In case it’s not clear from this description, we’re in the world of absurdist theatre with Hear. Speak. See. This is a piece that defies straightforward explanation or narrative exposition. Although some snippets of sound recordings at the beginning – which will be revisited towards the end – offer a tantalizing hint of context or backstory, there is a continued denial of both logic and progression. There isn’t a ‘story’ here, and nor can we really talk about ‘themes’, though ideas of justice and retribution echo through the performance, and there is a glimmer of exposition in the development of Bingham’s performance towards the end of the film. Ultimately, though, the film resists easy interpretation.

Characterization, too, is vague and uncertain. Lawton’s character appears to be the host of the event, and there are a number of references to the event being held in her house. (Of course, this doesn’t make complete sense, as at one point Holland moves around you and, as your perspective follows her movements, lights at the edge above her clearly reveal the edge of the set, undermining what little verisimilitude remained.) Holland’s character begins as a more gregarious, friendly fellow guest, but there are undertones of something more brittle beneath the surface. Bingham’s character almost appears to be in control at points, and is the most unequivocally hostile towards you (and towards Holland and Lawton’s characters too, at times).

Generally speaking, the hostility underlying Bingham’s interactions, and the party as a whole, isn’t overt. The more appropriate term would be menace, I feel. And, of course, this sense of menace, coupled with the explicitly ‘party’ setting encourages some comparison with Harold Pinter’s The Birthday Party. And this comparison would not be unfavourable either.

In addition to the verbal absurdity and confusion, which creates some of the atmosphere of menace, there is physical absurdity. The acting here is never naturalistic, but at times it becomes even more artificial – more consciously a performance – as the three actors suddenly move in choreographed synchronicity, or a physical altercation is played out through stylized but non-contact stage moves. There are brief, nightmarish cutaways in which the scene transforms into one of pain and agony, the performers contorted and screaming, for mere moments without explanation.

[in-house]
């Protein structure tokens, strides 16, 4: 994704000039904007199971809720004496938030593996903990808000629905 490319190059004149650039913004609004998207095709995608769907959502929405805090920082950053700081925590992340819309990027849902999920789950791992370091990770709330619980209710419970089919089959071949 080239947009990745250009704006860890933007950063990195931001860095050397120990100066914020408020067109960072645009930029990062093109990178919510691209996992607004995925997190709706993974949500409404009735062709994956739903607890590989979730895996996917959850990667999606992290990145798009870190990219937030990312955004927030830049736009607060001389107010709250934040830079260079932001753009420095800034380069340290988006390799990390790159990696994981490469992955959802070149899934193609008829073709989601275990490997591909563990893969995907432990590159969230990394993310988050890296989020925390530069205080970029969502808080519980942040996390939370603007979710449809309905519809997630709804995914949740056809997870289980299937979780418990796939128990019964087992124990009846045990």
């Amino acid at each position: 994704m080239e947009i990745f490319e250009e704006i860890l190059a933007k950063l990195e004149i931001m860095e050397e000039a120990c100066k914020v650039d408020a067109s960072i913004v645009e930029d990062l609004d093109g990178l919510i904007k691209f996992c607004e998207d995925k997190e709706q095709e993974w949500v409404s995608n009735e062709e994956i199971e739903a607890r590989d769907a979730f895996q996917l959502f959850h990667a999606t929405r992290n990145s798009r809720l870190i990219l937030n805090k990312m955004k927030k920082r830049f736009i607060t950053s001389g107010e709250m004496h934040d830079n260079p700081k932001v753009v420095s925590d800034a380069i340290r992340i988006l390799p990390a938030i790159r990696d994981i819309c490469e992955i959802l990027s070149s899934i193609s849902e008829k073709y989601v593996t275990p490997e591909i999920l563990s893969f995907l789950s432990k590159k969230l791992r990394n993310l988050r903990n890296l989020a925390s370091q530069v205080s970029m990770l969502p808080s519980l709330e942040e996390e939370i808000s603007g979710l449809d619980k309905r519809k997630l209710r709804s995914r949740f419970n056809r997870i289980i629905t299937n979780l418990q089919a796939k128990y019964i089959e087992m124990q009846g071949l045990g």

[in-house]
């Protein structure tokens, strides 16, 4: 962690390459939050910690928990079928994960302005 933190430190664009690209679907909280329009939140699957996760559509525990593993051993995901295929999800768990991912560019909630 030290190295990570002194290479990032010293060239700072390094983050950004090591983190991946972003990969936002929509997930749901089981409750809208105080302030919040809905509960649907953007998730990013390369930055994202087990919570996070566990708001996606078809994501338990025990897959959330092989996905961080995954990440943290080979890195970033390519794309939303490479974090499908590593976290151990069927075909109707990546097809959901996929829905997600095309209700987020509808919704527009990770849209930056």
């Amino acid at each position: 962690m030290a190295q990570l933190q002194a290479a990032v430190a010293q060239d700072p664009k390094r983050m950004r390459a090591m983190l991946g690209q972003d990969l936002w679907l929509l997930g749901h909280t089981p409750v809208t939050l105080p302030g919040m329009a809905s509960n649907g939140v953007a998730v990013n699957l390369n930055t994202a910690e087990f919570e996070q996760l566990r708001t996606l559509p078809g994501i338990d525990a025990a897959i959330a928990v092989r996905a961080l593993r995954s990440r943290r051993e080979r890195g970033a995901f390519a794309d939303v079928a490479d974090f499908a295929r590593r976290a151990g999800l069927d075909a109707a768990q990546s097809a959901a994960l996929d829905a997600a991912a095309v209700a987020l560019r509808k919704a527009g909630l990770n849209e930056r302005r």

The performances here are really impressive. A highlight for me was the scene in which Bingham, Holland and Lawton eat plates of tomato bruschetta and salad leaves. That’s it – that’s all that happens – and the scene goes on for so long it’s downright uncomfortable to watch (and this is one of the moments in the play that really distorts the audience’s sense of the play’s overall running time). This scene really is a thing of absurd, disturbing, almost grotesque beauty, constantly gesturing to something beyond the performance – a theme? a backstory? an interpretation of events? – without actually explaining it.

Towards the end of the piece, we begin to get a clearer sense of what might have provoked or enabled the party to be thrown, as well as an idea of the role Bingham’s character plays in this. However, this isn’t really an answer, as our understanding of what, exactly, the party actually is continues to be elusive. Who or what Lawton and Holland’s characters are, and why they are involved is even more uncertain as the play moves towards its conclusion.

If, like me, you’re a fan of the Theatre of the Absurd, then Hear. Speak. See. is definitely one to watch. It’s a gem of a piece – visually stylish, bafflingly disturbing and with pitch-perfect performances from the cast. If Theatre of the Absurd isn’t something you know much about, or if you don’t count yourself as a fan, I’d still say give it a go. The short running time (despite it feeling way longer) allows a somewhat easier introduction to this style of theatre than full-length plays, and who knows? that visual style and those pitch-perfect performances might just win you over to the absurd side.

I know I quite often end my reviews by saying that the piece I’m talking about is a recommendation or a strong recommendation. And I make no apologies for that – I see some good stuff! But in this case I’m going to go even further and say that Hear. Speak. See. is one of my highlights of this year’s festival, and I’m very glad I got to see it.

Hear. Speak. See. is available to stream throughout the month of July, as part of the GMF Digital Events strand on this year’s Greater Manchester Fringe programme. For the full programme of Greater Manchester Fringe shows on this year, please visit the festival website.

Review: On Me (Dangerous to Know, GM Fringe)

Wednesday 27 July 2022
Seven Oaks Pub, Manchester